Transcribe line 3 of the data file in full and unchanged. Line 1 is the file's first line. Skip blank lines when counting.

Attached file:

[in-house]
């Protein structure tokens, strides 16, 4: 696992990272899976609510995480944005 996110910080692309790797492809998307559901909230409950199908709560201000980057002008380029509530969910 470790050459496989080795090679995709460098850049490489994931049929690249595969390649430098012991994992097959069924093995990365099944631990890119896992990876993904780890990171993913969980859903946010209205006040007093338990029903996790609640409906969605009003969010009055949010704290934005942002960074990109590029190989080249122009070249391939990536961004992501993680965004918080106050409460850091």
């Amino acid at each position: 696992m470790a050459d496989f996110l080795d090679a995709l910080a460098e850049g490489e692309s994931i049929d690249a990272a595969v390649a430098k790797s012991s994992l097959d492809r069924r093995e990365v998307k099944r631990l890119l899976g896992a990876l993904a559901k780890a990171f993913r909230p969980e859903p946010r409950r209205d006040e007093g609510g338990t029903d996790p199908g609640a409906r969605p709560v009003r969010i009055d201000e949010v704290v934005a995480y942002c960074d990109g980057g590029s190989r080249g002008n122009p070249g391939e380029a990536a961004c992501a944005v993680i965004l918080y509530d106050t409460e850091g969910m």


């Amino acid at each position: 696992m470790a050459d496989f996110l080795d090679a995709l910080a460098e850049g490489e692309s994931i049929d690249a990272a595969v390649a430098k790797s012991s994992l097959d492809r069924r093995e990365v998307k099944r631990l890119l899976g896992a990876l993904a559901k780890a990171f993913r909230p969980e859903p946010r409950r209205d006040e007093g609510g338990t029903d996790p199908g609640a409906r969605p709560v009003r969010i009055d201000e949010v704290v934005a995480y942002c960074d990109g980057g590029s190989r080249g002008n122009p070249g391939e380029a990536a961004c992501a944005v993680i965004l918080y509530d106050t409460e850091g969910m």